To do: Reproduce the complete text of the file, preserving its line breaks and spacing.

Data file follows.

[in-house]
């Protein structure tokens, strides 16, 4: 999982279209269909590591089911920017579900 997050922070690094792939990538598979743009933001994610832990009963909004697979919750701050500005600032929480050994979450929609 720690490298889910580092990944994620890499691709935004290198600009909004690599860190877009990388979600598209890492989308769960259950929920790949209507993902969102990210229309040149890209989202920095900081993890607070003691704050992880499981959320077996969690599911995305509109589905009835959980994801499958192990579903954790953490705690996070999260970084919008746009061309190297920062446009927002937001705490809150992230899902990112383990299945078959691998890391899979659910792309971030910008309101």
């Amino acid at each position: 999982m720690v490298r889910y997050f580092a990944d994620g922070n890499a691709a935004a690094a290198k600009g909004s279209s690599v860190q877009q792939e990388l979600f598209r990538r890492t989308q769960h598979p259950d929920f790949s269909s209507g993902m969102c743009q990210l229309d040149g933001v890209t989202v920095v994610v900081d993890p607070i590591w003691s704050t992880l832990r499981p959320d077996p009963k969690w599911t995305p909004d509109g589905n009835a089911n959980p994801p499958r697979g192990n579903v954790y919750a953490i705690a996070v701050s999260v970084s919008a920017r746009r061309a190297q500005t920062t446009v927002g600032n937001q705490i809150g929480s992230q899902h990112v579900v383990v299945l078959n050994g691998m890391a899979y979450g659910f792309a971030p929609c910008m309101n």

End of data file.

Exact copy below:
[in-house]
């Protein structure tokens, strides 16, 4: 999982279209269909590591089911920017579900 997050922070690094792939990538598979743009933001994610832990009963909004697979919750701050500005600032929480050994979450929609 720690490298889910580092990944994620890499691709935004290198600009909004690599860190877009990388979600598209890492989308769960259950929920790949209507993902969102990210229309040149890209989202920095900081993890607070003691704050992880499981959320077996969690599911995305509109589905009835959980994801499958192990579903954790953490705690996070999260970084919008746009061309190297920062446009927002937001705490809150992230899902990112383990299945078959691998890391899979659910792309971030910008309101």
């Amino acid at each position: 999982m720690v490298r889910y997050f580092a990944d994620g922070n890499a691709a935004a690094a290198k600009g909004s279209s690599v860190q877009q792939e990388l979600f598209r990538r890492t989308q769960h598979p259950d929920f790949s269909s209507g993902m969102c743009q990210l229309d040149g933001v890209t989202v920095v994610v900081d993890p607070i590591w003691s704050t992880l832990r499981p959320d077996p009963k969690w599911t995305p909004d509109g589905n009835a089911n959980p994801p499958r697979g192990n579903v954790y919750a953490i705690a996070v701050s999260v970084s919008a920017r746009r061309a190297q500005t920062t446009v927002g600032n937001q705490i809150g929480s992230q899902h990112v579900v383990v299945l078959n050994g691998m890391a899979y979450g659910f792309a971030p929609c910008m309101n």